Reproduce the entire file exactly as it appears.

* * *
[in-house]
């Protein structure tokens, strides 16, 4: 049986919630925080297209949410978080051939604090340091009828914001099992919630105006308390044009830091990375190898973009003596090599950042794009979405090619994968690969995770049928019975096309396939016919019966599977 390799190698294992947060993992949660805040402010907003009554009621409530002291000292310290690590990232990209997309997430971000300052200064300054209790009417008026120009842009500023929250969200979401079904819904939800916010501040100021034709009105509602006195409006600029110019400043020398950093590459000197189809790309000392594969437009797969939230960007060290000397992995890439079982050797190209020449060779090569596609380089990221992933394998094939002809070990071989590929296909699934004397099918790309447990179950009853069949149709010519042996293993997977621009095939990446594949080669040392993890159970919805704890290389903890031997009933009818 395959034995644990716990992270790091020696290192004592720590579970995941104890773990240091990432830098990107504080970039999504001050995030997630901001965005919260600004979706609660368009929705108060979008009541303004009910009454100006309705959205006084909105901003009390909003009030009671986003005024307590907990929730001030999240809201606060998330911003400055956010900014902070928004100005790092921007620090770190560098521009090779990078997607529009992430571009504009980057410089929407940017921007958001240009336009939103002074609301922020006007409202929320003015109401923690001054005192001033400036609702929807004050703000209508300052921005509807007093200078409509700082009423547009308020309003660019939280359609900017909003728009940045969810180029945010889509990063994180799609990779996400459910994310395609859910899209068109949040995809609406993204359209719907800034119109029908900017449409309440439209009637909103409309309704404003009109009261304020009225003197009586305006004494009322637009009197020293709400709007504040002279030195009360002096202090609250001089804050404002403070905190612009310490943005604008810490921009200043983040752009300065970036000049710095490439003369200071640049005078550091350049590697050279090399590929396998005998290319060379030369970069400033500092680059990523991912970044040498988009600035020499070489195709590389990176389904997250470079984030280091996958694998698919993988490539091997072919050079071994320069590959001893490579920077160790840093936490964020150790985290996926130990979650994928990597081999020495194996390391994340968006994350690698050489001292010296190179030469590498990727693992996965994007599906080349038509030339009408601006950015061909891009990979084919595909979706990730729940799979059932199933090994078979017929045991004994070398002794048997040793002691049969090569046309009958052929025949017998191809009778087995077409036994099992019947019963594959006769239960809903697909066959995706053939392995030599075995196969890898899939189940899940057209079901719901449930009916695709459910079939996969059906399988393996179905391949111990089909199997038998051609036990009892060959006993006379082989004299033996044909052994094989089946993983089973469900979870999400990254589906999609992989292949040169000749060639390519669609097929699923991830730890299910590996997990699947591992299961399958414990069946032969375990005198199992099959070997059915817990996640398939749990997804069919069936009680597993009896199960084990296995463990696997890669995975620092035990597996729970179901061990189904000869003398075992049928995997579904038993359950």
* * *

[in-house]
């Protein structure tokens, strides 16, 4: 049986919630925080297209949410978080051939604090340091009828914001099992919630105006308390044009830091990375190898973009003596090599950042794009979405090619994968690969995770049928019975096309396939016919019966599977 390799190698294992947060993992949660805040402010907003009554009621409530002291000292310290690590990232990209997309997430971000300052200064300054209790009417008026120009842009500023929250969200979401079904819904939800916010501040100021034709009105509602006195409006600029110019400043020398950093590459000197189809790309000392594969437009797969939230960007060290000397992995890439079982050797190209020449060779090569596609380089990221992933394998094939002809070990071989590929296909699934004397099918790309447990179950009853069949149709010519042996293993997977621009095939990446594949080669040392993890159970919805704890290389903890031997009933009818 395959034995644990716990992270790091020696290192004592720590579970995941104890773990240091990432830098990107504080970039999504001050995030997630901001965005919260600004979706609660368009929705108060979008009541303004009910009454100006309705959205006084909105901003009390909003009030009671986003005024307590907990929730001030999240809201606060998330911003400055956010900014902070928004100005790092921007620090770190560098521009090779990078997607529009992430571009504009980057410089929407940017921007958001240009336009939103002074609301922020006007409202929320003015109401923690001054005192001033400036609702929807004050703000209508300052921005509807007093200078409509700082009423547009308020309003660019939280359609900017909003728009940045969810180029945010889509990063994180799609990779996400459910994310395609859910899209068109949040995809609406993204359209719907800034119109029908900017449409309440439209009637909103409309309704404003009109009261304020009225003197009586305006004494009322637009009197020293709400709007504040002279030195009360002096202090609250001089804050404002403070905190612009310490943005604008810490921009200043983040752009300065970036000049710095490439003369200071640049005078550091350049590697050279090399590929396998005998290319060379030369970069400033500092680059990523991912970044040498988009600035020499070489195709590389990176389904997250470079984030280091996958694998698919993988490539091997072919050079071994320069590959001893490579920077160790840093936490964020150790985290996926130990979650994928990597081999020495194996390391994340968006994350690698050489001292010296190179030469590498990727693992996965994007599906080349038509030339009408601006950015061909891009990979084919595909979706990730729940799979059932199933090994078979017929045991004994070398002794048997040793002691049969090569046309009958052929025949017998191809009778087995077409036994099992019947019963594959006769239960809903697909066959995706053939392995030599075995196969890898899939189940899940057209079901719901449930009916695709459910079939996969059906399988393996179905391949111990089909199997038998051609036990009892060959006993006379082989004299033996044909052994094989089946993983089973469900979870999400990254589906999609992989292949040169000749060639390519669609097929699923991830730890299910590996997990699947591992299961399958414990069946032969375990005198199992099959070997059915817990996640398939749990997804069919069936009680597993009896199960084990296995463990696997890669995975620092035990597996729970179901061990189904000869003398075992049928995997579904038993359950």